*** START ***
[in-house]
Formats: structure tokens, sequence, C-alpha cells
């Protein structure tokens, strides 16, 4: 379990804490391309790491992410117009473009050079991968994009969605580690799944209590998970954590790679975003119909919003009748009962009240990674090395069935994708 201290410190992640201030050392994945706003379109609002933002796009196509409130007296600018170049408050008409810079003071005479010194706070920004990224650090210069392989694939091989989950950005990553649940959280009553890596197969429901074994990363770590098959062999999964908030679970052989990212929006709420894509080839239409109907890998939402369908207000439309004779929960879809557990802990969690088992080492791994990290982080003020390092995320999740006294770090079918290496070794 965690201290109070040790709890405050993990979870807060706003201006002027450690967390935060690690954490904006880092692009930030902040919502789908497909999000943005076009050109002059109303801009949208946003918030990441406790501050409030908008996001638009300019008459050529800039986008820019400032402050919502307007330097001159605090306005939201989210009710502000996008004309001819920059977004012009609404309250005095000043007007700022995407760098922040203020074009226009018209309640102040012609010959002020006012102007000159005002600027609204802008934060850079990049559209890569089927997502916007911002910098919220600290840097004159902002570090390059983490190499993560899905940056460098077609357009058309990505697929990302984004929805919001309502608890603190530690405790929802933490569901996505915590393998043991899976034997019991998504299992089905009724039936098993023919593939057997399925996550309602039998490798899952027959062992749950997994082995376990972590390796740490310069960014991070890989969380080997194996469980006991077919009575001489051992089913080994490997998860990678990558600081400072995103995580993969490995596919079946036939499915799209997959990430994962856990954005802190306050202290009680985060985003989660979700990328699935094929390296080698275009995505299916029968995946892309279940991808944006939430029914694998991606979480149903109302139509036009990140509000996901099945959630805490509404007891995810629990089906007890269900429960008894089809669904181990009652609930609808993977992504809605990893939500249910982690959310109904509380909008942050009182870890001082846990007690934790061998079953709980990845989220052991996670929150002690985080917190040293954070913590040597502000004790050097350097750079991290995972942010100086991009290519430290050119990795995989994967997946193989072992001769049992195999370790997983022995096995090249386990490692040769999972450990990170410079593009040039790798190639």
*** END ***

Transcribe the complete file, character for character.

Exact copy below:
[in-house]
Formats: structure tokens, sequence, C-alpha cells
């Protein structure tokens, strides 16, 4: 379990804490391309790491992410117009473009050079991968994009969605580690799944209590998970954590790679975003119909919003009748009962009240990674090395069935994708 201290410190992640201030050392994945706003379109609002933002796009196509409130007296600018170049408050008409810079003071005479010194706070920004990224650090210069392989694939091989989950950005990553649940959280009553890596197969429901074994990363770590098959062999999964908030679970052989990212929006709420894509080839239409109907890998939402369908207000439309004779929960879809557990802990969690088992080492791994990290982080003020390092995320999740006294770090079918290496070794 965690201290109070040790709890405050993990979870807060706003201006002027450690967390935060690690954490904006880092692009930030902040919502789908497909999000943005076009050109002059109303801009949208946003918030990441406790501050409030908008996001638009300019008459050529800039986008820019400032402050919502307007330097001159605090306005939201989210009710502000996008004309001819920059977004012009609404309250005095000043007007700022995407760098922040203020074009226009018209309640102040012609010959002020006012102007000159005002600027609204802008934060850079990049559209890569089927997502916007911002910098919220600290840097004159902002570090390059983490190499993560899905940056460098077609357009058309990505697929990302984004929805919001309502608890603190530690405790929802933490569901996505915590393998043991899976034997019991998504299992089905009724039936098993023919593939057997399925996550309602039998490798899952027959062992749950997994082995376990972590390796740490310069960014991070890989969380080997194996469980006991077919009575001489051992089913080994490997998860990678990558600081400072995103995580993969490995596919079946036939499915799209997959990430994962856990954005802190306050202290009680985060985003989660979700990328699935094929390296080698275009995505299916029968995946892309279940991808944006939430029914694998991606979480149903109302139509036009990140509000996901099945959630805490509404007891995810629990089906007890269900429960008894089809669904181990009652609930609808993977992504809605990893939500249910982690959310109904509380909008942050009182870890001082846990007690934790061998079953709980990845989220052991996670929150002690985080917190040293954070913590040597502000004790050097350097750079991290995972942010100086991009290519430290050119990795995989994967997946193989072992001769049992195999370790997983022995096995090249386990490692040769999972450990990170410079593009040039790798190639």